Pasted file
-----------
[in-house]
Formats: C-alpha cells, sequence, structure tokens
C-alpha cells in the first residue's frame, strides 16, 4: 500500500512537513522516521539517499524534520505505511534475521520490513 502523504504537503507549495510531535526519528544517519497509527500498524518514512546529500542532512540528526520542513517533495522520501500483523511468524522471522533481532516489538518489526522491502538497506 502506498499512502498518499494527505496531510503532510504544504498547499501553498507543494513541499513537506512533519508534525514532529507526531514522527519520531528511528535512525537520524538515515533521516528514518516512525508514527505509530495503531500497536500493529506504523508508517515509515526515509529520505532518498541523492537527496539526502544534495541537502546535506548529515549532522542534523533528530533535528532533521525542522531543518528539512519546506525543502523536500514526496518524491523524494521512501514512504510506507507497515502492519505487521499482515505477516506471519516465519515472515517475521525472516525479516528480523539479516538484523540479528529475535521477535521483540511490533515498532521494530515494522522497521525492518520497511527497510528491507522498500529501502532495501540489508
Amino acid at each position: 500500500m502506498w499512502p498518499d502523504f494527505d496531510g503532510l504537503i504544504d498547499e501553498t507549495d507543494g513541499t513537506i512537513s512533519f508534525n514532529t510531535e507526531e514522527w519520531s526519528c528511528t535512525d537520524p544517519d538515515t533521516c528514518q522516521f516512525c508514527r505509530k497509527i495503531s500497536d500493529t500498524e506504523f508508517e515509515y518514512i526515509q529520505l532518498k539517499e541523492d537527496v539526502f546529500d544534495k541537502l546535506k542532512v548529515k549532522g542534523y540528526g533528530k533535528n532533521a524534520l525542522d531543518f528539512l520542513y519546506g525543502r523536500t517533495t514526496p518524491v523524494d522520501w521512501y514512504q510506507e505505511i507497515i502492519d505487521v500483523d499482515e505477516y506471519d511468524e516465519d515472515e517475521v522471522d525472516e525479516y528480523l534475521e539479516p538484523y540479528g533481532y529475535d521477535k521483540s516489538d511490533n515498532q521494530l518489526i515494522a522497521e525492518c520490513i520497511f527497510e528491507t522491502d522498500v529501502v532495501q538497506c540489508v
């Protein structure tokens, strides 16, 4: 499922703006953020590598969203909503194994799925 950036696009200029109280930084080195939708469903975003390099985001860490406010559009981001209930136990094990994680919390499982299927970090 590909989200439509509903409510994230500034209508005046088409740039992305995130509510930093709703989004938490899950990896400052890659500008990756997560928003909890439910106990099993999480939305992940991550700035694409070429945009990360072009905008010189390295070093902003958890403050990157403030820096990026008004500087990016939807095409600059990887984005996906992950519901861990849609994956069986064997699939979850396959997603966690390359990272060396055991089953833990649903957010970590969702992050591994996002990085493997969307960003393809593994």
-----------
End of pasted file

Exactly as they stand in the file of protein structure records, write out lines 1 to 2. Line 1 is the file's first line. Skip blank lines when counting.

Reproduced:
[in-house]
Formats: C-alpha cells, sequence, structure tokens